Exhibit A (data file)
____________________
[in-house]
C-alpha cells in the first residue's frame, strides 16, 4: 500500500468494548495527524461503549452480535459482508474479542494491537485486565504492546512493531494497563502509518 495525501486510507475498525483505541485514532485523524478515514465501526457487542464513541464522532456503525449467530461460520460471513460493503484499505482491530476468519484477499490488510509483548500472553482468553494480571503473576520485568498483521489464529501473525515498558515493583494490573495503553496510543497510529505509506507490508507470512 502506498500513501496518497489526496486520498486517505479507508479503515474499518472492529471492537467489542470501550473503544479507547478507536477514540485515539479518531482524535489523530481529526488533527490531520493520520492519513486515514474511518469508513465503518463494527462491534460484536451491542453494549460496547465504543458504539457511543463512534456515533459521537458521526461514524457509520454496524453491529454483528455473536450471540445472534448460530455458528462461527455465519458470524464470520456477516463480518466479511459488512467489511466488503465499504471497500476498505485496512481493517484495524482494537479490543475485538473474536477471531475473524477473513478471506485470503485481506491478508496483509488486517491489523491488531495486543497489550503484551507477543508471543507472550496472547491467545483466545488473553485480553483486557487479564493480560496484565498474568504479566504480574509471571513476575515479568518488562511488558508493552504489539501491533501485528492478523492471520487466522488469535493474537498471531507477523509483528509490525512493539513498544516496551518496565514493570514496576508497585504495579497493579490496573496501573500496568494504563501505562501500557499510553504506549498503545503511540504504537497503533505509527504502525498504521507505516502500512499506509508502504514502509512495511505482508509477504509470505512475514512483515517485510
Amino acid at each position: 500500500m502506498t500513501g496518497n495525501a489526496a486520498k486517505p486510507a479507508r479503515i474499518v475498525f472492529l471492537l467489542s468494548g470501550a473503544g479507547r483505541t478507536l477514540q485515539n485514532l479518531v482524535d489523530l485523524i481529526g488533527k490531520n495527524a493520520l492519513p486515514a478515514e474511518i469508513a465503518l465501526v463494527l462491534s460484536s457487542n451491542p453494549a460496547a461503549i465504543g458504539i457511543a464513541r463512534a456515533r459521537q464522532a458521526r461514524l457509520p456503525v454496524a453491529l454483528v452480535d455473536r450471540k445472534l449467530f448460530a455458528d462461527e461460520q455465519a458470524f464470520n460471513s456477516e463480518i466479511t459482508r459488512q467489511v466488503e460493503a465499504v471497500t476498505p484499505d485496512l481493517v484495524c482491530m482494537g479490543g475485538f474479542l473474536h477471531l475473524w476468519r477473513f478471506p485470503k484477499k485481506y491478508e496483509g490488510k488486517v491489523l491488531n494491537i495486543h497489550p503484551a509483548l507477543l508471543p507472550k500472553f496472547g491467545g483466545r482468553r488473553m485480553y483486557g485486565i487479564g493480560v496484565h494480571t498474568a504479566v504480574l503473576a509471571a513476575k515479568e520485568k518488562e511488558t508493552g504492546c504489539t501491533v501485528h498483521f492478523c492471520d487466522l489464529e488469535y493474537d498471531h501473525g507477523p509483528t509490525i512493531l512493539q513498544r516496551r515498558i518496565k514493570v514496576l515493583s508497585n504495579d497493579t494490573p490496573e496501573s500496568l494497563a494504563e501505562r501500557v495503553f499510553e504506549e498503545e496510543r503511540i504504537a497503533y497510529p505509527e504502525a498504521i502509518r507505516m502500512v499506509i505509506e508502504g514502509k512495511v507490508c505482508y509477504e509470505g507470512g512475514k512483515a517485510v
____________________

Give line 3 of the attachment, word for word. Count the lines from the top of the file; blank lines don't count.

Amino acid at each position: 500500500m502506498t500513501g496518497n495525501a489526496a486520498k486517505p486510507a479507508r479503515i474499518v475498525f472492529l471492537l467489542s468494548g470501550a473503544g479507547r483505541t478507536l477514540q485515539n485514532l479518531v482524535d489523530l485523524i481529526g488533527k490531520n495527524a493520520l492519513p486515514a478515514e474511518i469508513a465503518l465501526v463494527l462491534s460484536s457487542n451491542p453494549a460496547a461503549i465504543g458504539i457511543a464513541r463512534a456515533r459521537q464522532a458521526r461514524l457509520p456503525v454496524a453491529l454483528v452480535d455473536r450471540k445472534l449467530f448460530a455458528d462461527e461460520q455465519a458470524f464470520n460471513s456477516e463480518i466479511t459482508r459488512q467489511v466488503e460493503a465499504v471497500t476498505p484499505d485496512l481493517v484495524c482491530m482494537g479490543g475485538f474479542l473474536h477471531l475473524w476468519r477473513f478471506p485470503k484477499k485481506y491478508e496483509g490488510k488486517v491489523l491488531n494491537i495486543h497489550p503484551a509483548l507477543l508471543p507472550k500472553f496472547g491467545g483466545r482468553r488473553m485480553y483486557g485486565i487479564g493480560v496484565h494480571t498474568a504479566v504480574l503473576a509471571a513476575k515479568e520485568k518488562e511488558t508493552g504492546c504489539t501491533v501485528h498483521f492478523c492471520d487466522l489464529e488469535y493474537d498471531h501473525g507477523p509483528t509490525i512493531l512493539q513498544r516496551r515498558i518496565k514493570v514496576l515493583s508497585n504495579d497493579t494490573p490496573e496501573s500496568l494497563a494504563e501505562r501500557v495503553f499510553e504506549e498503545e496510543r503511540i504504537a497503533y497510529p505509527e504502525a498504521i502509518r507505516m502500512v499506509i505509506e508502504g514502509k512495511v507490508c505482508y509477504e509470505g507470512g512475514k512483515a517485510v